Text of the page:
The rare earth controversy heats up yet again after China cut its rare earth export quotas by 11 percent for 2011, according to a statement by the Ministry of Commerce.
The Ministry issued the first batch of 2011 rare earth export quotas on Tuesday and allotted 14,446 tonnes of quotas to 31 companies, compared to the 16,304 tonnes allocated 22 companies in the first batch a year ago.
Investors await reactions from various countries and recipients of the rare earth mineral which is used for various technological devices including various superconductors, cellphones and other gadgets that are used for both commercial and military purposes.
More than 90 percent of the world's rare earth is mined in China, who have been accused of using the mineral as a political weapon.
China had denied reports in October that it would cut rare earth export quotas by 30 percent.
Wang Caifeng, who was the deputy director at the Ministry of Industry and Information Technology at the time overseeing the sector, told Bloomberg that China might actually raise the production cap and export quota slightly next year.
China's controversies with the mineral have been on since October this year when it suspended exports of rare earth to Japan in September after the two countries had territorial dispute as the latter detained a Chinese fishing captain whose boat collided with Japanese patrol boats in September.
Following that, media reports stated that China also blocked rare earth shipments to the European Union and the United States. There was speculation that the announcement came after there were indications that the American trade officials would investigate if China was violating World Trade Organization rules by subsidizing clean energy exports and limiting clean energy imports.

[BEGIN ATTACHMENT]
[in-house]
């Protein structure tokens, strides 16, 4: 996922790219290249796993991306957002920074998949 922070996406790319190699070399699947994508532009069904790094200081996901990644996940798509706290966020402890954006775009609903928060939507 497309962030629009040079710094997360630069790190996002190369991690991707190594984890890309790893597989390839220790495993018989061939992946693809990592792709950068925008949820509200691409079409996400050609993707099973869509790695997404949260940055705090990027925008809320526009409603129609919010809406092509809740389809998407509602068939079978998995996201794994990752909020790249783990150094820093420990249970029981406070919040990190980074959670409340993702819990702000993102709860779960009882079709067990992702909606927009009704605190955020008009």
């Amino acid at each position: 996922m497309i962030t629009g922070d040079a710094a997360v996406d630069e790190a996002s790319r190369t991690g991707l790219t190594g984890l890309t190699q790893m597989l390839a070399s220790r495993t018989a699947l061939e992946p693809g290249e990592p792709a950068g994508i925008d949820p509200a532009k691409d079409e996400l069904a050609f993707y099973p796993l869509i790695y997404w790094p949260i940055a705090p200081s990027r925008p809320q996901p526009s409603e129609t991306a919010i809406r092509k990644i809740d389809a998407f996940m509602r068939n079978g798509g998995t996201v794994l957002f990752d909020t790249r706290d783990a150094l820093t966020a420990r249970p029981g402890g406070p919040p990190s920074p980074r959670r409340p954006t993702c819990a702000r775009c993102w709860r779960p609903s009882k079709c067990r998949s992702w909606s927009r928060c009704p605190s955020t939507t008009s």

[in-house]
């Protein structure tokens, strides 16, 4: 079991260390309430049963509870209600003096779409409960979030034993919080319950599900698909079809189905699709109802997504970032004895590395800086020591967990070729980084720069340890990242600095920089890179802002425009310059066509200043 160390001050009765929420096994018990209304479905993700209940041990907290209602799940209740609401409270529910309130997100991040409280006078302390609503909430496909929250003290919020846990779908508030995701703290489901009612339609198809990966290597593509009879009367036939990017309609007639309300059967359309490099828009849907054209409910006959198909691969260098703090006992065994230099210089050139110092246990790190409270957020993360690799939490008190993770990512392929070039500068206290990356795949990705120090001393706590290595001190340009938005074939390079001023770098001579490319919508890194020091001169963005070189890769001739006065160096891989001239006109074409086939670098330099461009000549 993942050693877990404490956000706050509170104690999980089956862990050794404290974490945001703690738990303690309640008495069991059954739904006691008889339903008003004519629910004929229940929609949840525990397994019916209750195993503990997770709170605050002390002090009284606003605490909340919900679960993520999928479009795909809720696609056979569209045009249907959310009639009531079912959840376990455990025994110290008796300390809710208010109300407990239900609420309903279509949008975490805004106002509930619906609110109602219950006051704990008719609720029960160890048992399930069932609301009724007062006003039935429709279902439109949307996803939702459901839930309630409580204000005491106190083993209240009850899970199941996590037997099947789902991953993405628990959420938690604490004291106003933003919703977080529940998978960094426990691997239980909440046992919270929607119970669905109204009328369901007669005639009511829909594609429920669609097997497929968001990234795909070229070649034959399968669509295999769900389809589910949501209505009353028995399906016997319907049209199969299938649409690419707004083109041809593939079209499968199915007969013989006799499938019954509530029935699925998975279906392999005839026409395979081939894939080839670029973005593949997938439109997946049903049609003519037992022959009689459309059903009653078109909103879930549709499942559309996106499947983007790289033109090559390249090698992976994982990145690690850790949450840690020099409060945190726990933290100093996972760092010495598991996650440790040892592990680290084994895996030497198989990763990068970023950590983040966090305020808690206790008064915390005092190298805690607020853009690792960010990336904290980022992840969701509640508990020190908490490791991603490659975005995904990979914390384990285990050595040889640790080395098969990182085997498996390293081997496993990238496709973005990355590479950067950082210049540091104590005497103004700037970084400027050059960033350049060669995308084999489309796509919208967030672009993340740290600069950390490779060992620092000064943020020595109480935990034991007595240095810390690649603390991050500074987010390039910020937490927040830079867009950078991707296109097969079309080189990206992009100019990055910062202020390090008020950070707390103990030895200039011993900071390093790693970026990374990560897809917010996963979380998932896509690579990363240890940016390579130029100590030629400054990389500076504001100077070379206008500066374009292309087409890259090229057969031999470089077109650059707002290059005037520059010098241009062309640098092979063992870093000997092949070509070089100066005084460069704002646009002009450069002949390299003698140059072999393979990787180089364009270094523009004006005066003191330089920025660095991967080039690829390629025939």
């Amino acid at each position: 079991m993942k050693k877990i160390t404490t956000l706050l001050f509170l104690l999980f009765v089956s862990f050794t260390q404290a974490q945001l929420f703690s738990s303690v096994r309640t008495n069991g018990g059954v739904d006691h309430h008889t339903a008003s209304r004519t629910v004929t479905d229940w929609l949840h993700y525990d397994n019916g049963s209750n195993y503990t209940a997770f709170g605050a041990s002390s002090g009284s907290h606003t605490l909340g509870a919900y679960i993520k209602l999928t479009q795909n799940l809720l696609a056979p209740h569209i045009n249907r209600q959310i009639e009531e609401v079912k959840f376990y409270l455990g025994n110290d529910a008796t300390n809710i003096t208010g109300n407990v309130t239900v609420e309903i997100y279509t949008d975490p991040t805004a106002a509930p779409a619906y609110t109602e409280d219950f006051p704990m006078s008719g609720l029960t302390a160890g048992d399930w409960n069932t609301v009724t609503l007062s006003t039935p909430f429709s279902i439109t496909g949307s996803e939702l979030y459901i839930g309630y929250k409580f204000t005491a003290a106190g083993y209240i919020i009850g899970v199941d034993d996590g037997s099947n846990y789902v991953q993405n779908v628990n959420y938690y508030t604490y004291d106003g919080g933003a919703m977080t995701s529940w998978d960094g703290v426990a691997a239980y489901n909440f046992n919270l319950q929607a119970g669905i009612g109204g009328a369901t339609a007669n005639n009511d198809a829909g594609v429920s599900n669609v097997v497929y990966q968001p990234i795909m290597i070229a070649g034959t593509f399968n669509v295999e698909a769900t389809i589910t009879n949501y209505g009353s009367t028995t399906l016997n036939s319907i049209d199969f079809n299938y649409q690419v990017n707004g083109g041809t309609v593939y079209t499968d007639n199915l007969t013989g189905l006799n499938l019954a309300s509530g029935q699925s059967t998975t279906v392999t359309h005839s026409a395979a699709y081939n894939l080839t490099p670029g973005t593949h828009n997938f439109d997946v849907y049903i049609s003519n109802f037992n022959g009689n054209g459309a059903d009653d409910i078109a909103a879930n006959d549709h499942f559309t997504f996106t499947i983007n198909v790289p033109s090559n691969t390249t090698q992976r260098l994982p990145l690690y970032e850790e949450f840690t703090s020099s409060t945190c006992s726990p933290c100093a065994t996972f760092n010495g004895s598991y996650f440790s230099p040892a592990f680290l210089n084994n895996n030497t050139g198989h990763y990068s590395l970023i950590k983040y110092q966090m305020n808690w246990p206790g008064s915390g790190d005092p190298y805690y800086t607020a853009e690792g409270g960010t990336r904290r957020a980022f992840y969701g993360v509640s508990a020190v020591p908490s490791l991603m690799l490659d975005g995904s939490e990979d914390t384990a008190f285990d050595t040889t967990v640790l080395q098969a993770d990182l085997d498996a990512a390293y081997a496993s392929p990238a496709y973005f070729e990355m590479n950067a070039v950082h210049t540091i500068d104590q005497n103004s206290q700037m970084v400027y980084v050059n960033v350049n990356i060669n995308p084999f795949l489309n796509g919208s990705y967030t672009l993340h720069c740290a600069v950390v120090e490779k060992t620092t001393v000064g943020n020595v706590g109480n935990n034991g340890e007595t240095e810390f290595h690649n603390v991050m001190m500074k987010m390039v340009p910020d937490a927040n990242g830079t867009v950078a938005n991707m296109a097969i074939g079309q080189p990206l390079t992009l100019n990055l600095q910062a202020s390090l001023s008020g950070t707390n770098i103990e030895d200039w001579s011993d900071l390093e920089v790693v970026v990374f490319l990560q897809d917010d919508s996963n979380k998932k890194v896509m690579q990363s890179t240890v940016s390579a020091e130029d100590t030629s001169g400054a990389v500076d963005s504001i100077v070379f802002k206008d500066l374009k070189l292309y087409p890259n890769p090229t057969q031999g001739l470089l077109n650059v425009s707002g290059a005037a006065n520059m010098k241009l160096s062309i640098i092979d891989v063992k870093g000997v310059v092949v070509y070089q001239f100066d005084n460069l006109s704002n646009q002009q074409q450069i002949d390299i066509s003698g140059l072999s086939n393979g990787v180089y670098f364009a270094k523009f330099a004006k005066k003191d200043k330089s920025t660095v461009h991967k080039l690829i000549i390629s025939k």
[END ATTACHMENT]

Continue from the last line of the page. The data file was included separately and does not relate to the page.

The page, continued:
The investigation was expected to look into China's reduction of rare earth export quotas since 2005, which could be regarded as an attempt to ensure that more manufacturing of high-technology goods would occur in the region by other companies.
China's Commerce Ministry had denied the New York Times report at the time.
However, the EU began hunting for other sources of rare earth and looked to increase its bilateral trade agreements with Africa, Central and Latin America.
Trade negotiations were also on with India, Canada and Russia among other countries, a report stated.
The latest move by China might worsen its relationship with the U.S., which had stated last week that it might file a complaint with the WTO regarding restraints on supplies of the rare earth mineral.
China said it will also raise export taxes for some rare earth elements to 25 percent next year.
The move is an increase from the current 15 percent temporary export tax on neodymium, used in batteries for hybrid cars including Toyota Motor Corp's Prius, Bloomberg reported.